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I have a guest VM setup in my Hyper-V environment that I'm trying to us dynamic memory with. The following settings are being used...

  • Startup RAM: 8192
  • Minimum RAM: 2048
  • Maximum RAM: 8192
  • Memory buffer: 20%
  • Memory weight: Medium on the slider

enter image description here

I think I might have something configured wrong because as soon as I boot up the VM and go into task manager on the guest VM to look at the performance tab I see that the server has the following usage... enter image description here

The funny part is that NOTHING is using that memory (below sorted with highest mem at top)... enter image description here

Why does it show such a high memory usage?


UPDATE

Per an answer provided I wanted to show the resource manager too. It shows the exact same thing. enter image description here

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You enabled Dynamic Memory. So, while there's nothing requiring that memory in your VM, the hypervisor asked for the memory back, and received it. To make sure that this memory that the guest OS has released back to the hypervisor isn't accidentally used (which would cause the guest OS to fault,) the Dynamic Memory integration component (a device driver) in the guest has allocated it. This is why the report shows the memory as allocated.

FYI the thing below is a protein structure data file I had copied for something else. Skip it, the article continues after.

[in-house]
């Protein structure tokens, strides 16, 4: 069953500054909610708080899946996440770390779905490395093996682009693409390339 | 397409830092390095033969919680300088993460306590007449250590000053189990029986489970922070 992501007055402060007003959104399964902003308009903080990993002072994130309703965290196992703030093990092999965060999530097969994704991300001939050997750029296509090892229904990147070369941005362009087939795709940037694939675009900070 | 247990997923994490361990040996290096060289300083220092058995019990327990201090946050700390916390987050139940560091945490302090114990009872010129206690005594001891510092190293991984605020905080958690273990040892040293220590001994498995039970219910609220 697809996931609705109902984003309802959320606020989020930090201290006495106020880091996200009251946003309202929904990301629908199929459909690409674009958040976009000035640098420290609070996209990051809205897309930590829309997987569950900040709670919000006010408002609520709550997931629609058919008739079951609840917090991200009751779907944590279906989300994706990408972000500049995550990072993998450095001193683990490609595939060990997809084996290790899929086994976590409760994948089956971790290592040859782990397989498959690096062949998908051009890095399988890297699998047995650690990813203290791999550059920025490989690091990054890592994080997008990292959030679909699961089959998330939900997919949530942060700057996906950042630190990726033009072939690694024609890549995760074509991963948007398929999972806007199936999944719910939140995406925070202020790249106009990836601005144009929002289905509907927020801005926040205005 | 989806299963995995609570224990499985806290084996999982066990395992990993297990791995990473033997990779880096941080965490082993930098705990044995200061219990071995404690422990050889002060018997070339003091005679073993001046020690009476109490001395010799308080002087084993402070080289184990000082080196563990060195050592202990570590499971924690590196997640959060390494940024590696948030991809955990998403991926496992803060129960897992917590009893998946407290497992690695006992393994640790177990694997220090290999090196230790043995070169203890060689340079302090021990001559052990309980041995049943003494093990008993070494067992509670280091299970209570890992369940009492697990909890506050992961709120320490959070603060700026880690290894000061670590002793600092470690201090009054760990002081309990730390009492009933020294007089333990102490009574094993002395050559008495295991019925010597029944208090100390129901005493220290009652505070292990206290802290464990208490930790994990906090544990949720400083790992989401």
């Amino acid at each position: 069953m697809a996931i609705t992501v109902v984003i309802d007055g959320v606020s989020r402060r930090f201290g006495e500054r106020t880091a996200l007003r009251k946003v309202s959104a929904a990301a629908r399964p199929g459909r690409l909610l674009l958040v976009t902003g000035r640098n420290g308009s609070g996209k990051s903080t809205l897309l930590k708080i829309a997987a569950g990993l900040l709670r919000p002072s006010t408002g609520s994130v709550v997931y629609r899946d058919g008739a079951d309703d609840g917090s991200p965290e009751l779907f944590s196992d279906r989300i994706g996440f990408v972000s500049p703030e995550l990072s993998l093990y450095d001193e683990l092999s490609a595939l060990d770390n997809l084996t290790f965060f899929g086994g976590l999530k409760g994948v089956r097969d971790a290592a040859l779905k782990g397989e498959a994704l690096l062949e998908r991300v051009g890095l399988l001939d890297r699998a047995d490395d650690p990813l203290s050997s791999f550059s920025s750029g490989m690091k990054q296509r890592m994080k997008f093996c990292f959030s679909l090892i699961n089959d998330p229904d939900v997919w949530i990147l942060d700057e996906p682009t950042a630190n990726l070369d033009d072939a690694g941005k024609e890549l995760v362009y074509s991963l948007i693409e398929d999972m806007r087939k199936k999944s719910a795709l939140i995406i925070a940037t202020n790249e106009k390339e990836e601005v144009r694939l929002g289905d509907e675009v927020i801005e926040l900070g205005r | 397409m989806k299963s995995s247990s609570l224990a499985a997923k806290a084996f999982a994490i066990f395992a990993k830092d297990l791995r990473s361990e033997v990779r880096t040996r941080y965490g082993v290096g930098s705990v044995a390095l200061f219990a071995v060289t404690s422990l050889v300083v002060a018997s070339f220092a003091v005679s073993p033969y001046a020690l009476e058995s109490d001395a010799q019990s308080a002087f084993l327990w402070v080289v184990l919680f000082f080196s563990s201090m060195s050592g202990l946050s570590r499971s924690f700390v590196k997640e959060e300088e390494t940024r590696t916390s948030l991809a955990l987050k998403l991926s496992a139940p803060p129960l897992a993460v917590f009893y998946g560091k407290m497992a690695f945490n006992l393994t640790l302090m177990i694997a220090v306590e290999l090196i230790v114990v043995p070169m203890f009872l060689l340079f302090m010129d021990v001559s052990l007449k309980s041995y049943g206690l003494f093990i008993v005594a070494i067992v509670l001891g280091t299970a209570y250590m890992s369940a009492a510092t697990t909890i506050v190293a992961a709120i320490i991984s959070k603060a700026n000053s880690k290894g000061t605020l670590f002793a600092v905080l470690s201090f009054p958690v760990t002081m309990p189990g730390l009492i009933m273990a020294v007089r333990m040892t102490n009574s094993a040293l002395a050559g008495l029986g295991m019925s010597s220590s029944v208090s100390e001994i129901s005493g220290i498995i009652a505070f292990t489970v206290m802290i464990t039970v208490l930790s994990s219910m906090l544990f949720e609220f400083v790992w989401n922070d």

• This is likely the case. You can confirm this by running RAMMap in the guest and looking at Driver Locked. If driver locked is high, then it is due to ballooning. – nijave Dec 10 '16 at 3:48
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Hyper V is bare metal - meaning that it won't show up in task manager. Try using the resource manager instead - you'll get more details.

See Why does the Task Manager does not show any activity from Hyper-V?

  • I'm not sure what you mean but I added a screenshot from the resource manager as well and it show the exact same thing. Keep in mind the only image show in the question that is related to the HOST is the first image. All others are screenshots from the GUEST VM. – Arvo Bowen Aug 3 '16 at 15:03
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This is not a Hyper-V issue, but a SQL Server one. It's fairly common for SQL Server to suck up all the available memory in the system (if its maximum memory usage is not limited), but for this to not be reported by Task Manager, as discussed here.

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